BLOTTER

01.30.13

Alleged Phoenix Shooter Found Dead in Apparent Suicide

After a deadly office shooting spree in Arizona today, police are searching for a 70-year-old person of interest. Plus, new details on how a bitter scam lawsuit may have played a part in the scuffle.

As former Arizona congresswoman Gabrielle Giffords was testifying on Capitol Hill on Wednesday about the urgent need for gun control, a man in her home state was killed in an office shooting spree.

Steven D. Singer, 48, was the CEO of Fusion Contact Centers, a Scottsdale company that provides its clients with technical-support, billing, and other services. Singer, whose company is involved in litigation with a man police have identified as a “person of interest” in the shooting, had been attending a mediation session at a law firm within a Phoenix office complex.

Back in Washington, Giffords’s husband, astronaut Mark Kelly, interrupted his own testimony to break the news about the Phoenix shooting. “While we are having this hearing,” a seemingly incredulous Kelly told senators, “there is another what seems to be possibly a shooting with multiple victims.”

Meanwhile, just a few miles west of the shooting, Arizona lawmakers prepared for the first committee hearing on a proposed bill that would bar enforcement of any new federal laws restricting semiautomatic weapons and high-capacity magazines.

“These things are getting out of control,” says officer James Holmes, a spokesman for the Phoenix police. As Holmes points out, these types of shootings have been happening around the country “for years and years and years,” but recent national events have now brought them to the forefront. “We are all concerned, and because we are all concerned, anything that happens outside of a drug deal gone bad will be of national interest until we figure out what to do. The country is still crying over Sandy Hook.”

Around 10:30 a.m. Wednesday, police reported that three people had been shot in the Phoenix complex, a three-story structure home to about 10 to 15 businesses. The alleged shooter, identified as 70-year-old Arthur Douglas Harmon, had apparently gotten into an altercation in the lobby with Singer and employees of the law firm Osborn Maledon.

When police arrived, according to Holmes, the scene was chaotic. Officers had to evacuate more than 100 people and tend to the wounded, all while trying to locate a suspect. 

Singer was transported to a hospital in extremely critical condition and later died. Two other gunshot victims, one a female, suffered non-life-threatening injuries. Another two received treatment related to stress.

Holmes said the shooter, who at the time was identified as a white man in his 60s, somehow escaped the police dragnet and drove off in a white car. “We have every available officer in the city working on this,” says Holmes. “We have hundreds of officers on it.”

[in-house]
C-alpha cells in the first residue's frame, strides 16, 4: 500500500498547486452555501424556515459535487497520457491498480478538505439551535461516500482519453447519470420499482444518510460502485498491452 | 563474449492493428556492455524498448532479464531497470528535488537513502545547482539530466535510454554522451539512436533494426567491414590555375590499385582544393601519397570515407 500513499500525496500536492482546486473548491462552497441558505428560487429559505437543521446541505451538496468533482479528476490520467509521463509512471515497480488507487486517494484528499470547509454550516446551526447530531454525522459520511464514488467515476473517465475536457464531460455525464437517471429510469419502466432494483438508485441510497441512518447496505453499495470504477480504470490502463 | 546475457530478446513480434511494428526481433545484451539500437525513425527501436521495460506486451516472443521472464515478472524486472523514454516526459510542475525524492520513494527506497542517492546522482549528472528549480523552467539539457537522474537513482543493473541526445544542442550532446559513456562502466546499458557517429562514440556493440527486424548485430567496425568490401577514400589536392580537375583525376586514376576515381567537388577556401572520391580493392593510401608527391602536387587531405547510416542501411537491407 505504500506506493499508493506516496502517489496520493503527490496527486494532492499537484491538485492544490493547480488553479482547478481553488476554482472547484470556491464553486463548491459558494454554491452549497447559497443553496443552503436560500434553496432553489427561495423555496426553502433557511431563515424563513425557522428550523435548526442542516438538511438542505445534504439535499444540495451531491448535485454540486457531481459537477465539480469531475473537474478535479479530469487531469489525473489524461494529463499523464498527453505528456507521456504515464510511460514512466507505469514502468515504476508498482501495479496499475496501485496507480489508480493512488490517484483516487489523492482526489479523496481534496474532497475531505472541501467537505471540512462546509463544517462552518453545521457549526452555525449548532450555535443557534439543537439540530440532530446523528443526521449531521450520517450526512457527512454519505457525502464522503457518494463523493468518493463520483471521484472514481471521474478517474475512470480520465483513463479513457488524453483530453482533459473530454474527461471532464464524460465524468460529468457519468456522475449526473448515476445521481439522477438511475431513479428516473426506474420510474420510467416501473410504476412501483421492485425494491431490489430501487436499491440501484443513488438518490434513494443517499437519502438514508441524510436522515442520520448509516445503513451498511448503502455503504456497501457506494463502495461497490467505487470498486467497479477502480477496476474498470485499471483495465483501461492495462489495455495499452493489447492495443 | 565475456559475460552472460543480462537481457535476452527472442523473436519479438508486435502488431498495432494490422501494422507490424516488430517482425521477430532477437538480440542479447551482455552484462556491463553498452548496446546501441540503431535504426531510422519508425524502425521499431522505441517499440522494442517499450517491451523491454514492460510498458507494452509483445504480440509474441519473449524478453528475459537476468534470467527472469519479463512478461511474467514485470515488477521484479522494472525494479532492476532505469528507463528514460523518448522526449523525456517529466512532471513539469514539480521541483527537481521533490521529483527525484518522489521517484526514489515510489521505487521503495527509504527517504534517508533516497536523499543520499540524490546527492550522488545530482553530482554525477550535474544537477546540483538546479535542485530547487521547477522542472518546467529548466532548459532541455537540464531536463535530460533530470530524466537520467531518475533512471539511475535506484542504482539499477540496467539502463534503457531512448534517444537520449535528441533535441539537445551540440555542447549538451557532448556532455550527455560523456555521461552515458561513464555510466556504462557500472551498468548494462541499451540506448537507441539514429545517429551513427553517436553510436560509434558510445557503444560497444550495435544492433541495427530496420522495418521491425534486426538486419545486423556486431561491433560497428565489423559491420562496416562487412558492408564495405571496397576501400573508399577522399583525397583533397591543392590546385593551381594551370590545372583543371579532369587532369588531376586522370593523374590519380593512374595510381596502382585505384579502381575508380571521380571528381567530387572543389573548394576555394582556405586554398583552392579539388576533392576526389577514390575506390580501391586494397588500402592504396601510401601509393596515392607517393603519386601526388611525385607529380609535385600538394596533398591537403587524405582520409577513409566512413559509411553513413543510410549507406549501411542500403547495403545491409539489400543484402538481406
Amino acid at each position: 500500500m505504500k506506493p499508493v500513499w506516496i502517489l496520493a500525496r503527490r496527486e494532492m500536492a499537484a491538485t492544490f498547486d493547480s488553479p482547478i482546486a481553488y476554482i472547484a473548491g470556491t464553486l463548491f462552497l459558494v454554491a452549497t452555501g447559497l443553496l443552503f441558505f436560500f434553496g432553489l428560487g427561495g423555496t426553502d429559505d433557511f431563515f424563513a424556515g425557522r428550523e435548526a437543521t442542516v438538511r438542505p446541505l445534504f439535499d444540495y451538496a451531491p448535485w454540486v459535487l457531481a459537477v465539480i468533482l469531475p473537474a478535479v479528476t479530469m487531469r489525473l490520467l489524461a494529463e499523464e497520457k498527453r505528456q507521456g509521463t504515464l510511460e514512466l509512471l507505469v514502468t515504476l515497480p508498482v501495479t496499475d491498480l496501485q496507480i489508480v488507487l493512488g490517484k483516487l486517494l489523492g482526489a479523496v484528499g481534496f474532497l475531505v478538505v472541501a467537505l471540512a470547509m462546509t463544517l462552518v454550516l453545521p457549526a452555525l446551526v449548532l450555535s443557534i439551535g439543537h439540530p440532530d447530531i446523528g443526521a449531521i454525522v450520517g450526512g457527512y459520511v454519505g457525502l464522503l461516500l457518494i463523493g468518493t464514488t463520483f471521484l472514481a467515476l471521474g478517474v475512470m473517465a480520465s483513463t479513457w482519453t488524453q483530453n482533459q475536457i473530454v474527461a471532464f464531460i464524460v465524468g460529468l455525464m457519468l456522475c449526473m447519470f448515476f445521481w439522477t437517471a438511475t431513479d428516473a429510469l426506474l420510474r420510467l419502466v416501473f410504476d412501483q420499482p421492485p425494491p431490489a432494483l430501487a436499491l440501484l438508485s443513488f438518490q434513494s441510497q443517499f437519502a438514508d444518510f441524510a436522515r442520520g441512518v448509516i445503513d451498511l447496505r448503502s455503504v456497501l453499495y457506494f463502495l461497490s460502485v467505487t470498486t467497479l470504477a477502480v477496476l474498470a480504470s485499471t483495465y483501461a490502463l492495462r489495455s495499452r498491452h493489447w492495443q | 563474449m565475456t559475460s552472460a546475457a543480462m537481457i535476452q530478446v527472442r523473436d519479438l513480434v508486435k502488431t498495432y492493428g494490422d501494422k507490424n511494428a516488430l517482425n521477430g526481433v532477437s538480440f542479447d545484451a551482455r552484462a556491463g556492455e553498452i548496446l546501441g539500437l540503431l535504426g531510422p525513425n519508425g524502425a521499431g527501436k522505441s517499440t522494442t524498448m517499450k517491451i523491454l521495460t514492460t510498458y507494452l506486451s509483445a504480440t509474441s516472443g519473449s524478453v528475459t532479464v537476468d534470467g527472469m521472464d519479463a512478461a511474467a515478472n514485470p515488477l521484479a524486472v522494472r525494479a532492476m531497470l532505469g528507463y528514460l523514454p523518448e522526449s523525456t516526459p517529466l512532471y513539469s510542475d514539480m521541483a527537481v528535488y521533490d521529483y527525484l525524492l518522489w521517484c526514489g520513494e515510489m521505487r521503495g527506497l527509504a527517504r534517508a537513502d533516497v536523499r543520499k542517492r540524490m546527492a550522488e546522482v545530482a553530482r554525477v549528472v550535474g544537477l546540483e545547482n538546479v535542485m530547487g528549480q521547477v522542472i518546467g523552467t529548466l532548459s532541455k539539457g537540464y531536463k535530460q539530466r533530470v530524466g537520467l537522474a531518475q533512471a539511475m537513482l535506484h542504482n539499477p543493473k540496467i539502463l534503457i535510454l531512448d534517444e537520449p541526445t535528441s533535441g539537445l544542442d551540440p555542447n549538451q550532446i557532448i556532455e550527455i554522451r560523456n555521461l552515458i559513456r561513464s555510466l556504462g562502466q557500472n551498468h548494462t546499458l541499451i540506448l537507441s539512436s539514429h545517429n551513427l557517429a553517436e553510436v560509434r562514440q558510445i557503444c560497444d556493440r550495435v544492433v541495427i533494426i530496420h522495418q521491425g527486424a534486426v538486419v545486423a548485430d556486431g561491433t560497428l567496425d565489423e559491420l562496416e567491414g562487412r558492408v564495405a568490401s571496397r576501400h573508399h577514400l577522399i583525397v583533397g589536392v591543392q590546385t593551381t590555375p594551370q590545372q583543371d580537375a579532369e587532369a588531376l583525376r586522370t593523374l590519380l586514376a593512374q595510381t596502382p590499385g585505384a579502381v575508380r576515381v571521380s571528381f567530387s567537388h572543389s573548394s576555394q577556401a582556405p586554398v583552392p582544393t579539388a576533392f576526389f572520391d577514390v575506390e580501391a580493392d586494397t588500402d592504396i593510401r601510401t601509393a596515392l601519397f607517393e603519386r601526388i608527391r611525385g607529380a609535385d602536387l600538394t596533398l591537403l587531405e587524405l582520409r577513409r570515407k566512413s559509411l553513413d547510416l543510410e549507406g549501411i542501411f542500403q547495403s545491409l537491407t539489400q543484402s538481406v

One of the surviving victims, Mark Hummels, 43, was reportedly shot in the head and the neck after walking out of the mediation. Hummels, a former government reporter with a Santa Fe, New Mexico, newspaper, specializes in business disputes, real-estate litigation, and legal malpractice defense and is president of the Phoenix chapter of the Federal Bar Association.

“We have every available officer in the city working on this.”

Police have not revealed a motive in the case. But according to a lawsuit filed in Maricopa County, Hummels represented Fusion Contact Centers in its 2012 litigation with Harmon, a furniture refurbisher. The lawsuit centered around Harmon’s claim that he was a “victim of a scam” that “hurt and injured his health and strength” and caused “severe shock to his nervous system and person,” resulting in ongoing “mental and physical nervous pain and suffering.”

In court papers, Fusion claimed it contracted with Harmon early last year to dismantle, refurbish, and reinstall furniture in a California call center. Fusion paid Harmon over $29,000 in advance, but when Harmon inspected the furniture he claimed it could not be refurbished. Fusion canceled the deal, but by that time Harmon had moved the furniture to Arizona and was paying storage on what he called “206 worthless workstations.”

Fusion told Harmon to sell the furniture. Harmon said it wasn’t worth anything. Then Harmon sued Fusion for lost wages, damages, and storage fees. Fusion countersued for breach of contract and damages, claiming that Harmon destroyed internal cables in the call center when he dismantled the furniture.

The case was sent to arbitration, and a hearing was scheduled for 9:30 a.m. Jan. 30, the same day as the shooting.

Shortly after the shooting, Phoenix police detectives and SWAT officers descended on Harmon’s home, in a quiet middle-class neighborhood in north Phoenix, but he wasn’t home. (Attempts to call the home also went unanswered.)

Sara Hawkins, who lives about half a block away from the house, says Harmon appeared to be an amiable guy who liked to sit on his front porch and wave at neighbors. He was meticulous about his house, manicuring the lawn in front and desert landscaping on the side, she said.

However, she said, he had recently attempted some sort of remodeling, but never completed it. The unfinished construction is covered by what appears to be a tarp, she said.